• When you square multiple terms, you can't just distribute the exponent like you do with multiplication(You can distribute exponents over multiple factors, however). Instead, you would have to properly multiply out the first binomial by an identical one. Let's say that we had (a + b)^2.
(a + b)^2 = (a + b)(a + b)
= a*a + b*a + a*b + b*b
= a^2 + 2*a*b + b^2
Sal uses a shortcut instead of multiplying everything out, as if you have any numbers a and b, the square of their sum will be a^2 + 2ab + b^2.
(4 votes)
• At he says sqrt(1) != -1 but i thought sqrt(1) = +1 or -1.
why does he only take the positive root in this scenario when in many other videos he takes the positive and negative root?
(3 votes)
• Because he's talking about the principal sqrt which is always positive
(2 votes)
• How would you solve this problem? 1 over 50 + 1 over x = 1 over 30
(2 votes)
• 1/50 + 1/x = 1/30
1/x = 1/30 - 1/50
1/x = 50/50 * 1/30 - 30/30 * 1/50
1/x = 50/1500 - 30/1500
1/x = (50 - 30)/1500
1/x = 20/1500
x * 1/x = x * 20/1500
1 = x * 20/1500
1500 * 1 = x * 20/1500 * 1500
1500 = x * 20
1500 / 20 = x * 20 / 20
1500/20 = x
x = 75
(4 votes)
• At he says "Well, if a was two and b is three" but that is not possible because a=b?
(3 votes)
• Good question. At , Sal says that x just takes the value of zero. This means that a can be different from b. So in ax=bx, x can be 0, and a and b can be any number. Hope this answered your question.
(1 vote)
• At , Sal explains that 0 is an example of an x value for which xa is not equal to xb. Is there another number other than 0 for which that would be true?
(2 votes)
• What Sal says is that for 𝑥 = 0,
𝑥𝑎 = 𝑥𝑏 is always true, regardless of whether 𝑎 is equal to 𝑏 or not.

There are no other numbers that do this.
For any 𝑥 ≠ 0, we can divide both sides of the equation by 𝑥:
𝑥𝑎 = 𝑥𝑏 ⇒ 𝑥𝑎∕𝑥 = 𝑥𝑏∕𝑥 ⇒ 𝑎 = 𝑏
(2 votes)

## Video transcript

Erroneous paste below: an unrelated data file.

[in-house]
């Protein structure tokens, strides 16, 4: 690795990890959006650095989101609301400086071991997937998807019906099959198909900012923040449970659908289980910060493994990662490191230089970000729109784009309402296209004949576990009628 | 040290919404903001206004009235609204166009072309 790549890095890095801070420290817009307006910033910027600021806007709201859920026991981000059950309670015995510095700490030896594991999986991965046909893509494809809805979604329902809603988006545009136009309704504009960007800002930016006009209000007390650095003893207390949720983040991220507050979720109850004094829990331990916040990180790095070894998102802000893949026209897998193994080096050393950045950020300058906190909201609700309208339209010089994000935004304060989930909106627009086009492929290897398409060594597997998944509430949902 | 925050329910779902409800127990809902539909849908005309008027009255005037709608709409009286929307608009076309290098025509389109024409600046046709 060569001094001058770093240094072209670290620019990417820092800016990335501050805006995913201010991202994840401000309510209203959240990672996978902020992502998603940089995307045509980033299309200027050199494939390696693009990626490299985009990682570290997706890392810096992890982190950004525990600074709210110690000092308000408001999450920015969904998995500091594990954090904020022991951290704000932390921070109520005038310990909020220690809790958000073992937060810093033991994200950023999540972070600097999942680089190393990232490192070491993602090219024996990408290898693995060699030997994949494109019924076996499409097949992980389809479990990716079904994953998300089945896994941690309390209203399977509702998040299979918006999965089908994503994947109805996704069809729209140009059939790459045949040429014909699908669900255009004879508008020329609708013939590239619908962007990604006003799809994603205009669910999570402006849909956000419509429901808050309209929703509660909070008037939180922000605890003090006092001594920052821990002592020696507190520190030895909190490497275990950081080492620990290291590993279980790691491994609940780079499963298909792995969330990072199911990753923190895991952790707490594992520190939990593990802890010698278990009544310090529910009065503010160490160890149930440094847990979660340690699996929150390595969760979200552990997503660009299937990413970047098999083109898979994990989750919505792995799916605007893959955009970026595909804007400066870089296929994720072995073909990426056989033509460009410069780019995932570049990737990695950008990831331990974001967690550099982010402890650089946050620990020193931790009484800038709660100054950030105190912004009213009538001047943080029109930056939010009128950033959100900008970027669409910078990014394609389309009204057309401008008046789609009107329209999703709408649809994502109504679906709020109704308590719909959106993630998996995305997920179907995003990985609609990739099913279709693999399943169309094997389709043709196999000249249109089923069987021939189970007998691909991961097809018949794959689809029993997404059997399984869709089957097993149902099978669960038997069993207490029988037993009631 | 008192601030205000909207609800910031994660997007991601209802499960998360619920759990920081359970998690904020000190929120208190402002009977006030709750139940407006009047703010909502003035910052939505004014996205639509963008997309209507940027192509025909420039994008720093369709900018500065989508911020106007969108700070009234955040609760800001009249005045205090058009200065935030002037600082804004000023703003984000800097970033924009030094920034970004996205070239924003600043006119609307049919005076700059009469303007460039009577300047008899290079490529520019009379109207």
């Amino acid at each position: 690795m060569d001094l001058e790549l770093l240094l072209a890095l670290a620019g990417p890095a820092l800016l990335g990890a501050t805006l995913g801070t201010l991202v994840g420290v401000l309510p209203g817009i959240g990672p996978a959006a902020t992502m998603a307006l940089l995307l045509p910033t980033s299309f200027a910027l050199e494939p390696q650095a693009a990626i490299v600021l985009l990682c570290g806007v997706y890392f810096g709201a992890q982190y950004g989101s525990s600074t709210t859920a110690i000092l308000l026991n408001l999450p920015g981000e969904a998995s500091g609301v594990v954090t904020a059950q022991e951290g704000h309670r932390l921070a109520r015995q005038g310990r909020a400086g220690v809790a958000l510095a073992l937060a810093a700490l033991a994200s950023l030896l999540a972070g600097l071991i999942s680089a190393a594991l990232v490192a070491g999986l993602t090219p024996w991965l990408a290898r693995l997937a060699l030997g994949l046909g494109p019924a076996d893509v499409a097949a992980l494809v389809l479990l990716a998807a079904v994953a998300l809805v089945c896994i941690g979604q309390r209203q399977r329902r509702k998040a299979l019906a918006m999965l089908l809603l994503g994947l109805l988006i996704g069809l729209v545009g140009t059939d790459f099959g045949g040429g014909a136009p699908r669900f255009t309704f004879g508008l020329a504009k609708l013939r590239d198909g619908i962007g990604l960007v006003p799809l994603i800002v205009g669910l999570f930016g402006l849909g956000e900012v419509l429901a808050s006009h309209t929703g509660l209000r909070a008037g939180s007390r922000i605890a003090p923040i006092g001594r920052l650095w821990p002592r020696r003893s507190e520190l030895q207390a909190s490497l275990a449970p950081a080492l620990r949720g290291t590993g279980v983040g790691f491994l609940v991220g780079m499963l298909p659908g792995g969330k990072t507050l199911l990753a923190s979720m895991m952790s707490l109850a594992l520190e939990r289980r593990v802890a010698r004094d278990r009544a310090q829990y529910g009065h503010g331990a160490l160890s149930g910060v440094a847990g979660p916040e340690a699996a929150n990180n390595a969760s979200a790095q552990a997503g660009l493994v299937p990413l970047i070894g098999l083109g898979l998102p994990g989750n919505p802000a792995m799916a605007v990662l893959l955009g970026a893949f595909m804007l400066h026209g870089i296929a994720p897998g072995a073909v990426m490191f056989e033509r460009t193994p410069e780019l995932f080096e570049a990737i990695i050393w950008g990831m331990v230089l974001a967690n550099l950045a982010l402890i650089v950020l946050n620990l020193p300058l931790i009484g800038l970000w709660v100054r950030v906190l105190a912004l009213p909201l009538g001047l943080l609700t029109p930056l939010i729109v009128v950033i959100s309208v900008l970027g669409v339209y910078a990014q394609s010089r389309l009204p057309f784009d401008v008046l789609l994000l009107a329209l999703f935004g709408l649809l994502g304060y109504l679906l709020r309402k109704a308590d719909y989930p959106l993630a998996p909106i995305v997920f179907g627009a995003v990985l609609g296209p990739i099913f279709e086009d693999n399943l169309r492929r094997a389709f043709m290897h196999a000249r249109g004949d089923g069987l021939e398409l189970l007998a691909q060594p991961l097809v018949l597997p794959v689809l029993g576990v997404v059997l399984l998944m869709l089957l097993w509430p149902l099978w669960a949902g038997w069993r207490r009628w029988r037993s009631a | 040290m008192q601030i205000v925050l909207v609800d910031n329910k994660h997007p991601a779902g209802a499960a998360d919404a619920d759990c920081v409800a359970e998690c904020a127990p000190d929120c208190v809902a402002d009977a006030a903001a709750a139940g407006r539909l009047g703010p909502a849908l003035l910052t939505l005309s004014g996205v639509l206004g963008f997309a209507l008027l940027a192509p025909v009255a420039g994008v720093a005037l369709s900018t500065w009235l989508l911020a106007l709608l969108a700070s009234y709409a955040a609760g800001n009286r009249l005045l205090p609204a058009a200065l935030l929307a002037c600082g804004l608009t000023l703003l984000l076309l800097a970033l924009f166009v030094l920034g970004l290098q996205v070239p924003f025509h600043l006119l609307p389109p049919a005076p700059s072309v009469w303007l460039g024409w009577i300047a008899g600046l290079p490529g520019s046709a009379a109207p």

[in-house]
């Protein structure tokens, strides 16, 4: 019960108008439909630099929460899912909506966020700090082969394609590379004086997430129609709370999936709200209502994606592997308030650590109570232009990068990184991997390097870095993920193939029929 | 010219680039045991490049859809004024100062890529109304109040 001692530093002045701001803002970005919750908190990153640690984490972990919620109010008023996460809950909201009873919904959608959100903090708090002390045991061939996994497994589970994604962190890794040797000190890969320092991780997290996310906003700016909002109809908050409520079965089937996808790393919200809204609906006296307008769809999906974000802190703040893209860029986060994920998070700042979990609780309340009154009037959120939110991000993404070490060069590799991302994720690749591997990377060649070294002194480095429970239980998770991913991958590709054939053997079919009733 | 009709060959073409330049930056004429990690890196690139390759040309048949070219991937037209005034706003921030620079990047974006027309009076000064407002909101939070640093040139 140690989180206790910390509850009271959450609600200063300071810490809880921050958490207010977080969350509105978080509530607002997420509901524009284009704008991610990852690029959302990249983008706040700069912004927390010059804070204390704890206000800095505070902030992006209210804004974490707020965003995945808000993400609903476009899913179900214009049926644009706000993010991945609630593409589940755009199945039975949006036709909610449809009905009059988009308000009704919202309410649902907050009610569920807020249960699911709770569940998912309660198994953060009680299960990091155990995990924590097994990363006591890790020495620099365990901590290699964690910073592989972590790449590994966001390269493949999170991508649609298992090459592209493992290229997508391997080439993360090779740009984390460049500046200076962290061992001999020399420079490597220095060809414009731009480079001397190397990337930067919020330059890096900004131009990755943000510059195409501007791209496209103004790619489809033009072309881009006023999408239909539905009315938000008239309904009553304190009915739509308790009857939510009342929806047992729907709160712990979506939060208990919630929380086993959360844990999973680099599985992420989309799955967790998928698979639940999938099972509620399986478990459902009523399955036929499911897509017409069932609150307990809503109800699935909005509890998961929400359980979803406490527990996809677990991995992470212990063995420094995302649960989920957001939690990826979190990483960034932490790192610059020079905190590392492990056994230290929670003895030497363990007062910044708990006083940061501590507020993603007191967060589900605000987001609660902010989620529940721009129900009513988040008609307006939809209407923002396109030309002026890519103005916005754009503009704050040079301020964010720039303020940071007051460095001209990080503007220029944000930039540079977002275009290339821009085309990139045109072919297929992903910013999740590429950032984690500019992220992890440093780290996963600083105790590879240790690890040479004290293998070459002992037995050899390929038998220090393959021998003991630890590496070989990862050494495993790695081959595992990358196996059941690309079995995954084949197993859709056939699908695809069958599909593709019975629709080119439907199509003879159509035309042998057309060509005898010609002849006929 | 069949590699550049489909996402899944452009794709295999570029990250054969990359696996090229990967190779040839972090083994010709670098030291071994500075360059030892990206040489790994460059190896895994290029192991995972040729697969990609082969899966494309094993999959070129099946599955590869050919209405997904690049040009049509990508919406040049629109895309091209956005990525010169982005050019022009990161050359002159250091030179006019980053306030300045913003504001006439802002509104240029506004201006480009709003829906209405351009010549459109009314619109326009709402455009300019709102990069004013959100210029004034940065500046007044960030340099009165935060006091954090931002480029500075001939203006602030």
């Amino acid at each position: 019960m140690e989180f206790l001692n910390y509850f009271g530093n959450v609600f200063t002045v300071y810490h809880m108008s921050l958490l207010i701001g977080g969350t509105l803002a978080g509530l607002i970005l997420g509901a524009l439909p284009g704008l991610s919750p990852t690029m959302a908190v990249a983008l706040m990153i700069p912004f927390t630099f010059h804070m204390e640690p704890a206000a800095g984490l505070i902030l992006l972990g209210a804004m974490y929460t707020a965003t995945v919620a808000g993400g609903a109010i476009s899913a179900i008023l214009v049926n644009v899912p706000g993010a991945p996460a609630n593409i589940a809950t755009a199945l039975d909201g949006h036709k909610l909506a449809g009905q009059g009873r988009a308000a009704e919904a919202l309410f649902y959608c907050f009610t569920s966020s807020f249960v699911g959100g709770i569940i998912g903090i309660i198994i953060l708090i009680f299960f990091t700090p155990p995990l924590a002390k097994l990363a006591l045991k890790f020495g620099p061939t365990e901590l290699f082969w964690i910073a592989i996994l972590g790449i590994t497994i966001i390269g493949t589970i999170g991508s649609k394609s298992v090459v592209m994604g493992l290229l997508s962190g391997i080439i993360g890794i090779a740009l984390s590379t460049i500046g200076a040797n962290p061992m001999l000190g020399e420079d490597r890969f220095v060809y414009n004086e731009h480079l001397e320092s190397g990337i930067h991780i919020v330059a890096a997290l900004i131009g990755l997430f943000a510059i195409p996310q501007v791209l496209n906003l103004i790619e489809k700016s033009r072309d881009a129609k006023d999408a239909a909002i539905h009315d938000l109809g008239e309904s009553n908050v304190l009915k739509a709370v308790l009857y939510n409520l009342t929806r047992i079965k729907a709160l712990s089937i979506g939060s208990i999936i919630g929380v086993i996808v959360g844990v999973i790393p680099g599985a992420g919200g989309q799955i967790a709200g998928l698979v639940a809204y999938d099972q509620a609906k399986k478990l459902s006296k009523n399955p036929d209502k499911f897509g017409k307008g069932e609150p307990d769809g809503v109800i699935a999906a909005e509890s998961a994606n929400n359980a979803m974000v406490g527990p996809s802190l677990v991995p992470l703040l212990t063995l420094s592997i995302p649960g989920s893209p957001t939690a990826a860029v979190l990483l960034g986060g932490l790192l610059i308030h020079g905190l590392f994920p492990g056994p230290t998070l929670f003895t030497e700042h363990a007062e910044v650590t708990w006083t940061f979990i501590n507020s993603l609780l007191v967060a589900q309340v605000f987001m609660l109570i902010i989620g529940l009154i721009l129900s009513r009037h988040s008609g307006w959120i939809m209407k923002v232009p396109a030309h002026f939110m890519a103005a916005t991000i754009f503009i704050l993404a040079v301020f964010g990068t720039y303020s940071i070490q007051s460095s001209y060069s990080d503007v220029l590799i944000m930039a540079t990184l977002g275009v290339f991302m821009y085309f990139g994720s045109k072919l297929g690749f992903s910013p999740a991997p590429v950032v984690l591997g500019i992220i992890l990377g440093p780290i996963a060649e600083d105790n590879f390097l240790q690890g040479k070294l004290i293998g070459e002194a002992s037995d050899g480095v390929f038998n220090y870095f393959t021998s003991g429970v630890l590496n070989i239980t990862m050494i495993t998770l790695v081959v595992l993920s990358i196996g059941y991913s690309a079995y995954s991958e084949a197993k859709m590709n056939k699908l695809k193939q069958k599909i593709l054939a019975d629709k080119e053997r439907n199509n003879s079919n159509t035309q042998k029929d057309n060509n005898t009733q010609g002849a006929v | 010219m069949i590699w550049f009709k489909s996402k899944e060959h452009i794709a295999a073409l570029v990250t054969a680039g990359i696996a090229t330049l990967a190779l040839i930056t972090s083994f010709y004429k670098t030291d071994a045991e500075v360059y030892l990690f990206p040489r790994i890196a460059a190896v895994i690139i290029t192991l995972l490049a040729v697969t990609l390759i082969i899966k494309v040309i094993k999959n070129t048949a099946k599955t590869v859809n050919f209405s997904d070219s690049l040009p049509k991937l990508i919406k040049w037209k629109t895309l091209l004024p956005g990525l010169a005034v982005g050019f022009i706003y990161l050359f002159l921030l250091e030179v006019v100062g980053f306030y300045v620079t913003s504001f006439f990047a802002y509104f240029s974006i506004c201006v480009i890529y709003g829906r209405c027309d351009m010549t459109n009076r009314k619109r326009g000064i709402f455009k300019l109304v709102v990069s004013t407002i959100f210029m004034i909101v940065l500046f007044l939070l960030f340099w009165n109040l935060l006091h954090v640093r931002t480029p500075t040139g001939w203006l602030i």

- [Instructor] In this video, we're going to talk about extraneous solutions. If you've never heard the term before, I encourage you to review some videos on Khan Academy on extraneous solutions. But just as a bit of a refresher, it's the idea that you do a bunch of legitimate algebraic operations, you get a solution or some solutions at the end, but then when you test it in the original equation, it doesn't satisfy the original equation. And so the key of this video is why do extraneous solutions even occur? And it all is due to the notion of reversibility. There's certain operations in algebra that you can do in one direction, but you can't, and it'll always be true in one direction, but it isn't always true in the other direction. And I'll show you those two operations. One is squaring and the other is multiplying both sides by a variable expression. So let's just see the example of squaring, and then we're going to see it in an actual scenario where you're dealing with an extraneous solution. So we know, for example, that if a is equal to b, I could square both sides and then a squared is going to be equal to b squared. But the other way is not true. For example, if a squared is equal to b squared, it is not always the case that a is equal to b. What's a example that shows that this is not always the case? Actually, pause the video, try to think about it. Well, negative two squared is indeed equal to two squared, but negative two is not equal to two. So this shows that you can square both sides of an equation and deduce something that is true, but the other way around is not necessarily going to be true. Another non-reversible operation sometimes is multiplying both sides by a variable expression. So multiplying both sides, actually, like I said, that will make us confused, looks like an x. Multiply both sides by variable. I'll just write variable, but it could be a variable expression as well. For example, we know that if a is equal to b, that if we multiply both sides by a variable, that's still going to be true. xa is going to be equal to xb. But the other, the reverse, isn't always the case. If xa is equal to xb, is it always the case that a is equal to b? Well, the simple answer is no, and I always encourage you, pause this video and see if you can find an example where this doesn't work. Well, if a was two and b is three and the variable x just happened to take on the value zero. So we know that zero times two is indeed equal to zero times three, but two is not equal to three. Now, how does all this connect to the extraneous solutions you've seen when you were solving radical equations or when you were solving some rational, or equations with rational expressions on both sides? Well, let's look at an example. Let's solve a radical equation. If I wanted to solve the equation the square root of five x minus four is equal to x minus two, a typical first step is, hey, let's get rid of this radical by squaring both sides. So I'm going to square both sides, and then I'm going to get five x minus four is equal to x squared minus four x plus four. Once again, if this looks completely unfamiliar to you, we go into much more depth in other videos where we introduce the idea of radical equations. And let's see, we can subtract five x from both sides. We can add four to both sides. I'm just trying to get a zero on the left hand side. And so I'm going to be left with zero is equal to x squared minus nine x plus eight, or zero is equal to x minus eight times x minus one, or we could say that x minus one is equal to zero, or x minus eight is equal to zero. We get x equals one or x equals eight. So let's test these solutions. If x equals eight, we would get, and I'll color code it a little bit, for x equals eight, if I test it in the original equation, I get the square root of 36 is equal to six, which absolutely true, so that one works. But what about x equals one? I get the square root of five times one minus four is one is equal to one minus two, which is equal to negative one. That did not work. This right over here is an extraneous solution. If someone said, what are all the x values that satisfy this equation, you would not say x equals one, even though you got there with legitimate algebraic steps. And the reason that is true is, actually, pause this video, look back. For which of these steps does x equal one still work and what step does it not work? Well, you'll see that x equals one works for all of these equations below this purple line. It just doesn't work for the square root of five minus four x is equal to x minus two. In fact, you could start with x minus one and then you could deduce all the way up to this line here. But the issue here is that squaring is not a reversible operation. This is analogous to saying, hey, we know that a squared is equal to b squared. We know that this is equal to this. But then that doesn't mean that a is necessarily equal to b for x equals one. And we could do the same thing with a rational, or an equation that deals with rational expressions. So, for example, we might have to deal with, and let me make sure I have some space here. If I had to solve x squared over x minus one is equal to one over x minus one, the first thing I might wanna do is multiply both sides by x minus one. So multiply by x minus one. Now, notice I'm multiplying both sides by a variable expression, so we have to be a little bit contentious now, but if I'd multiply both sides by x minus one, I'm going to get x squared is equal to one, or I could say that x equals one or x is equal to negative one. Well, we could test these. For x equals one, if I go up here, I'm dividing by zero on both sides. So this is an extraneous solution. They key here is that we multiplied both sides by a variable expression. In this case, we multiplied both sides by x minus one. You can do that. You can multiply both sides by a variable expression, and it is a legitimate algebraic operation. It's completely analogous to what we saw right over here. Just because zero times two is equal to zero times three does not mean that two is equal to three. It's completely analogous because we multiplied by a variable expression that actually takes on the value zero when x is equal to one. So the big takeaway here is, hopefully you understand why extraneous solutions happen a little bit more. When you square, when you multiply both sides by a variable expression, completely legitimate as long as you do it properly, but it's not always the case that the reverse is true. You could add or subtract anything from both sides of an equation, and that's always going to be reversible. And so that's not going to lead to extraneous solutions. You could multiply or divide by a non-zero constant value. That's also not going to lead to anything shady, but if you're squaring both sides or multiplying both sides by a variable expression, you should be a little bit careful.